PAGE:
Under the Sea…

NederlandvolgensNAP.PNGIt’s pretty obvious when you get a first glimpse of the Netherlands, that the country is flat.  Very flat… 🙂 In fact, you can often see for miles around.  And what’s more, a quarter of the land is below sea level.  So if there was no protection from the sea, 25% of the country would be under water. It’s quite a scary thought really.  If global warming really happens and sea levels rise, the Dutch will find themselves in a very dodgy place.

On the map here you can clearly see all the parts of the Netherlands that are below seawater and would be at risk of flooding. At its lowest point the country is 6.7 meters (22 feet) below sea level.  That is nearly the same as the height of a 2-storey house…

Did you know that…

In Dutch the word Netherlands means ‘Low Lands’.  The old-English word ‘nether’ means exactly the same and the French call the Netherlands ‘Les Pays-bas’, which also means ‘the low countries’.  I guess we’re all agreed then, they’re very, very low… 🙂

Fight against the tide

The Dutch have always had to fight against the water, and the country has flooded many times. The sand dunes on the west and north coast have been a natural barrier against the sea but are not enough protection. To stop the water from flooding the country again and again, the Dutch have had to become masters at water management.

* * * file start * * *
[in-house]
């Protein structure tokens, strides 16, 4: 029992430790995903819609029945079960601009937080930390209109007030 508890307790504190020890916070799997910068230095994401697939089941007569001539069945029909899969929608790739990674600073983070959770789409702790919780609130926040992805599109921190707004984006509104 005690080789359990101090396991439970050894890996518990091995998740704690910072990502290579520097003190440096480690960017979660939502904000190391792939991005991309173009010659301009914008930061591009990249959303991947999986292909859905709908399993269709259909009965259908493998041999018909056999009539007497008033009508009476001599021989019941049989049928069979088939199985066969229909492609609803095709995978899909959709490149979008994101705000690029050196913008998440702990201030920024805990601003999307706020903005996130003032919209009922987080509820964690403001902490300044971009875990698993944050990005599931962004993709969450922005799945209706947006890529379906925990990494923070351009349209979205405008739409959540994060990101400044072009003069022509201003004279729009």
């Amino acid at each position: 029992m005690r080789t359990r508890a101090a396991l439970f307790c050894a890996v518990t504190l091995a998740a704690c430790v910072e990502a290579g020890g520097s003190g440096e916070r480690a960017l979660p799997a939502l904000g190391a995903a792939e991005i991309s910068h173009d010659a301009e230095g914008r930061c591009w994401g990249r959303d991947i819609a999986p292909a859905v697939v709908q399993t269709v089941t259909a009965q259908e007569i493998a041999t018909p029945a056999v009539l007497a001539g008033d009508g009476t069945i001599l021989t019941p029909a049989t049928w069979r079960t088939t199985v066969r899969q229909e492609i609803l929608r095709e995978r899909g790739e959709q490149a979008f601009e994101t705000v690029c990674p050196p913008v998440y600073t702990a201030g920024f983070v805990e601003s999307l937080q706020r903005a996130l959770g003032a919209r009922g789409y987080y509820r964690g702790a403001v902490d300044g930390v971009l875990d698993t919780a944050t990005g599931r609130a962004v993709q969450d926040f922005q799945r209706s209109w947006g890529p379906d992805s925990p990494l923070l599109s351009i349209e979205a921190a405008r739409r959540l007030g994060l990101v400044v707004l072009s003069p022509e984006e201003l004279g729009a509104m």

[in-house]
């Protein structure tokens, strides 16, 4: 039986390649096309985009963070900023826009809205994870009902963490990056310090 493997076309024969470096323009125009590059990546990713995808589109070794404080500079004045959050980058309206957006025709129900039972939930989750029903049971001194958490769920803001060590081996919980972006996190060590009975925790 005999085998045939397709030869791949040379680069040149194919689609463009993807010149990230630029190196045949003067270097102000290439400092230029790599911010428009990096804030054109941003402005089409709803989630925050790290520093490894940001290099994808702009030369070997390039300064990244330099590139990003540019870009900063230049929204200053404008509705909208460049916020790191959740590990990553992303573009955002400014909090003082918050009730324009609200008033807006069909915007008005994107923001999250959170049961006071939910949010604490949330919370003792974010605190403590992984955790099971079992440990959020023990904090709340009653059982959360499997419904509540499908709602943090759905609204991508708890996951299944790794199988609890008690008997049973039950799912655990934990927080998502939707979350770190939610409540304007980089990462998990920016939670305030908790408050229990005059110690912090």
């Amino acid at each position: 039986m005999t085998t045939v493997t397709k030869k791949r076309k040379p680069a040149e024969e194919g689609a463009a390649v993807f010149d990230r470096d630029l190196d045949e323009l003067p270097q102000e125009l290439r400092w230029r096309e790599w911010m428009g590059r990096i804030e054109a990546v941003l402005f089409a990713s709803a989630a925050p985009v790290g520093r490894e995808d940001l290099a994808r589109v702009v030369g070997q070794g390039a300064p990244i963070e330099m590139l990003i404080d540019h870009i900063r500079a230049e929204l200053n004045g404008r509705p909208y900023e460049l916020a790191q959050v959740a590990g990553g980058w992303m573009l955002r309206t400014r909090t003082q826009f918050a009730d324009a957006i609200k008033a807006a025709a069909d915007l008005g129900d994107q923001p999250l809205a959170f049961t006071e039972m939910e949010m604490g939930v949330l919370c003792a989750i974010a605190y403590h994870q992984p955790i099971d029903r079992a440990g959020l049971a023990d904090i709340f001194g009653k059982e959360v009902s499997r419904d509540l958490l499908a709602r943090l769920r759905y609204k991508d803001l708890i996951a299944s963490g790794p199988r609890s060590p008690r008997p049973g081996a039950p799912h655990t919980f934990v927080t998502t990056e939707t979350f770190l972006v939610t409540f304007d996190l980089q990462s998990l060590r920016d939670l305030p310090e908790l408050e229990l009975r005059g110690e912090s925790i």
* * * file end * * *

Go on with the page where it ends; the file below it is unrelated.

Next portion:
Windmill in Norg

In the 17th century they learned how to make polders – where low-lying land is surrounded by dikes to stop the land from flooding. They used thousands of windmills to pump out the water and these days you can still find windmills everywhere.

Planning for the future

In the end windmills were still not enough though. After a very bad flood in 1953, which killed thousands of people, the Dutch built massive barriers all along the south-west coast. The project, called the Delta Plan, took more than 50 years to complete and is amazing to see. Check out their website too and visit their visitor centre Neeltje Jans when you drive across the storm barrier.